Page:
New Zealand is at the heart of a tangled web of shelf companies and trusts that are being used by wealthy Latin Americans to channel funds around the world, according to a report on Monday based on leaks of the so-called Panama Papers.
Local media has analyzed more than 61,000 documents relating to New Zealand that are part of the massive leak of offshore data from Mossack Fonseca, a Panama-based law firm. The papers have shone spotlight on how the world's rich take advantage of offshore tax regimes.
Mossack Fonseca ramped up its interest in using New Zealand as one of its new jurisdictions in 2013, actively promoting the South Pacific nation as a good place to do business due to its tax-free status, high levels of confidentiality and legal security, according to a joint report by Radio New Zealand, TVNZ and investigative journalist Nicky Hager.
Mossack Fonseca's main contact in New Zealand was allegedly Robert Thompson, co-founder and director of accountant firm Bentleys New Zealand, the registered office of Mossack Fonseca New Zealand, according to the report.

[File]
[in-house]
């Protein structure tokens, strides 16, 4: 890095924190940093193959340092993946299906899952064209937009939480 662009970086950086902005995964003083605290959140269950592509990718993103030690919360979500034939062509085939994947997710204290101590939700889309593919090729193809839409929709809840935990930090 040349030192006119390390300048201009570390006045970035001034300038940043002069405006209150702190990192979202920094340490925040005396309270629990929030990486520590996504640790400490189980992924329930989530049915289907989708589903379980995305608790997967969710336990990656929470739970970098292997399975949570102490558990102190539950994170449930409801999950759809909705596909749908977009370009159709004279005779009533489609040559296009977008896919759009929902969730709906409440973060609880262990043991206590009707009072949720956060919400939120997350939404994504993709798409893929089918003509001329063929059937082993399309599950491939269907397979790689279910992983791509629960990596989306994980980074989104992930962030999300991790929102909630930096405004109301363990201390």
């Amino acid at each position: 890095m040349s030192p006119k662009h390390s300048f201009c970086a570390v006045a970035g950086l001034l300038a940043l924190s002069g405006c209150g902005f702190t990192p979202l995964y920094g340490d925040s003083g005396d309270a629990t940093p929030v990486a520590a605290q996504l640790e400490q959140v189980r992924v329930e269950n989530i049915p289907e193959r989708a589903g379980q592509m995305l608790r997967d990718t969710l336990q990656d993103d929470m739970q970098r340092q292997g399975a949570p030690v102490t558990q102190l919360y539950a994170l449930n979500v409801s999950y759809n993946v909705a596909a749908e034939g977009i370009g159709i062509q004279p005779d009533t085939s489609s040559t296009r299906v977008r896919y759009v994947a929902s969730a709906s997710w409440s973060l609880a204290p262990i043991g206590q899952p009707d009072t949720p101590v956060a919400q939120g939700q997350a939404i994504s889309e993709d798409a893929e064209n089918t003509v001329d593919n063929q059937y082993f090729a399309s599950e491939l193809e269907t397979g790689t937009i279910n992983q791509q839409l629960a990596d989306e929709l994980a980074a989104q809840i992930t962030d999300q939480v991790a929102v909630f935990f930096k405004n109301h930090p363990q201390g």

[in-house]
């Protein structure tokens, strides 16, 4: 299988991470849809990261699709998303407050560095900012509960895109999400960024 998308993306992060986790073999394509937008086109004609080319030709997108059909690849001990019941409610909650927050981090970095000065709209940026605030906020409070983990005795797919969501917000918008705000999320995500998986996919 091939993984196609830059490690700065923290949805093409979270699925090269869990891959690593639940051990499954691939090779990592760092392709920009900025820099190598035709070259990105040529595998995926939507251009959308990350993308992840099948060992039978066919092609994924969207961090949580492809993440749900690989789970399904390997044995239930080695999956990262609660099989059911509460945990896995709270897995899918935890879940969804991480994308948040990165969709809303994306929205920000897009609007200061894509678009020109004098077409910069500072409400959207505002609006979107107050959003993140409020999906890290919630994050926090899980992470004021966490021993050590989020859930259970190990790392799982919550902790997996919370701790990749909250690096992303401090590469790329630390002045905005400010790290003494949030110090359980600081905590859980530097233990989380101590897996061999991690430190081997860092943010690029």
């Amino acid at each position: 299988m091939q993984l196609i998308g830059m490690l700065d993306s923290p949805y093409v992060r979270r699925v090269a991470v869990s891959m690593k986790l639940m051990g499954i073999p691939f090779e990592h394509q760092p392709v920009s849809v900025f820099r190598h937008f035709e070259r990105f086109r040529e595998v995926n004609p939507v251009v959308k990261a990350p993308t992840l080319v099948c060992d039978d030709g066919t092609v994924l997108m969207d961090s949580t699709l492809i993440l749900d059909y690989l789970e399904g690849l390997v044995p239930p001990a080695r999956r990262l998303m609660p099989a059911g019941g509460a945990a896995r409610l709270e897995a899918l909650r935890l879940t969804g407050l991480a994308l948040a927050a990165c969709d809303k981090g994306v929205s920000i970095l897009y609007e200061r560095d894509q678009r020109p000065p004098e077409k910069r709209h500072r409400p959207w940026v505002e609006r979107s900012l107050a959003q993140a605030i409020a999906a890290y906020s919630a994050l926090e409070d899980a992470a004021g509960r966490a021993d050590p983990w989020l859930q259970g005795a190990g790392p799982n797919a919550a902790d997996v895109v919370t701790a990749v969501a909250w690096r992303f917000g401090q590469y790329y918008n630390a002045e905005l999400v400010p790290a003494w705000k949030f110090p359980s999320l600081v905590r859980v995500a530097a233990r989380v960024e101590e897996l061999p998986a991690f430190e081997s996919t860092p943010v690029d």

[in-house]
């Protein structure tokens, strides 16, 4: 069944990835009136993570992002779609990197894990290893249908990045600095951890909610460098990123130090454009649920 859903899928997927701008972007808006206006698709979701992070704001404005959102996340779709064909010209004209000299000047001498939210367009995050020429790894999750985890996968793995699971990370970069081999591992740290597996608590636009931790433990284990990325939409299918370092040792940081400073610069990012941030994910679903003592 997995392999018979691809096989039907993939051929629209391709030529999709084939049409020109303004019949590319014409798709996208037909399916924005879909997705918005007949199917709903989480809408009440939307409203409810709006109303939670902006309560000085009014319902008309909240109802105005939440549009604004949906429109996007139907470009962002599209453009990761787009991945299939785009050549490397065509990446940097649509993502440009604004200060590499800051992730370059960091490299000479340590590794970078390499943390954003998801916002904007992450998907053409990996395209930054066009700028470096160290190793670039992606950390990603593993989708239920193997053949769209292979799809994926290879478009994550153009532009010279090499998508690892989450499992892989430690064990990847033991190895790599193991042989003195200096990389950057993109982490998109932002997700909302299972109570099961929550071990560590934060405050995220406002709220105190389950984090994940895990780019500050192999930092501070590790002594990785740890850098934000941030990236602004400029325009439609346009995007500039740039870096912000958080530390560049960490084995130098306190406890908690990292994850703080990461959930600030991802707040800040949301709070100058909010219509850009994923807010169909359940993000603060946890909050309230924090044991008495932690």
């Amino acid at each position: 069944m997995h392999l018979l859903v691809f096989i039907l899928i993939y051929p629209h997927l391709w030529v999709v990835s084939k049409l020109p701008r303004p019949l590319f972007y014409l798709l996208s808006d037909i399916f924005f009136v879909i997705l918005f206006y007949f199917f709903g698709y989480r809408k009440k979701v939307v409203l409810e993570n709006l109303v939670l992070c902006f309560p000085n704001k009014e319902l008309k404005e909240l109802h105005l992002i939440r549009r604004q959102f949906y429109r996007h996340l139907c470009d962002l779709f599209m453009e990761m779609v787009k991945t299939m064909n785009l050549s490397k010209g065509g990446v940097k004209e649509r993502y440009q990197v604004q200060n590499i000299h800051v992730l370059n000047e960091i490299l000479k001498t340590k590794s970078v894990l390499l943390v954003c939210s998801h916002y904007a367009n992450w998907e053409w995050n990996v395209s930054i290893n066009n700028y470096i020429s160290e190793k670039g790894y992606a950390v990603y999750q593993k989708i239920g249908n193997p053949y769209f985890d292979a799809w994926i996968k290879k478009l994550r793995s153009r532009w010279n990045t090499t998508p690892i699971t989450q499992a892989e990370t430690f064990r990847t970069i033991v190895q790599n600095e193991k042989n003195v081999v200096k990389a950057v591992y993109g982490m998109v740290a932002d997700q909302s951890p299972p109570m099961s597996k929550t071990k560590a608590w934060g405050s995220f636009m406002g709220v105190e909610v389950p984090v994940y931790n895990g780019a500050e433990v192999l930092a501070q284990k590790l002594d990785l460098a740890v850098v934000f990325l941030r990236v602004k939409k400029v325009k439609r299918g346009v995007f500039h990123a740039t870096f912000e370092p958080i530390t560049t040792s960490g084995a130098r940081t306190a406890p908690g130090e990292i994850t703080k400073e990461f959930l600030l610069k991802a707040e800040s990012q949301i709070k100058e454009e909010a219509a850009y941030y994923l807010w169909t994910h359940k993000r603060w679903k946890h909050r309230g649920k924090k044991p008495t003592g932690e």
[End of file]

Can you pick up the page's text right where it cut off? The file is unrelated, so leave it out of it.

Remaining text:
Thomson was listed in more than 4,500 Panama paper documents, the report said.
Thompson said in his experience, the use of trusts for tax evasion was not common and his firm did not assist people to illegally hide assets.
"I think the assumption that all New Zealand foreign trusts are being used for illegitimate purposes is unfounded and based largely on ignorance," Thompson was quoted as saying by Radio New Zealand.
When contacted by Reuters, Bentleys New Zealand said Thompson was not in the office.
The New Zealand government said last month it would begin a review of its foreign trust laws after the Panama Papers highlighted vulnerabilities in its legal framework that made it a possible link in international tax avoidance structures because its foreign trusts are not subject to tax.
Prime Minister John Key dismissed concerns that international tax avoidance was rife in New Zealand.
"New Zealand is barely ever mentioned, it's a footnote," Key told TVNZ in reference to the Panama Papers.
Governments across the world have begun investigating possible financial wrongdoing by the rich and powerful after the leak of more than 11.5 million documents from Mossack Fonseca.
The papers have revealed financial arrangements of prominent figures, including friends of Russian President Vladimir Putin, relatives of the prime ministers of Britain and Pakistan and of China's President Xi Jinping, and the president of Ukraine.
The Consortium of Investigative Journalists and German newspaper Süddeutsche Zeitung, which broke the original story, gave Radio New Zealand, TVNZ access to the leaked papers.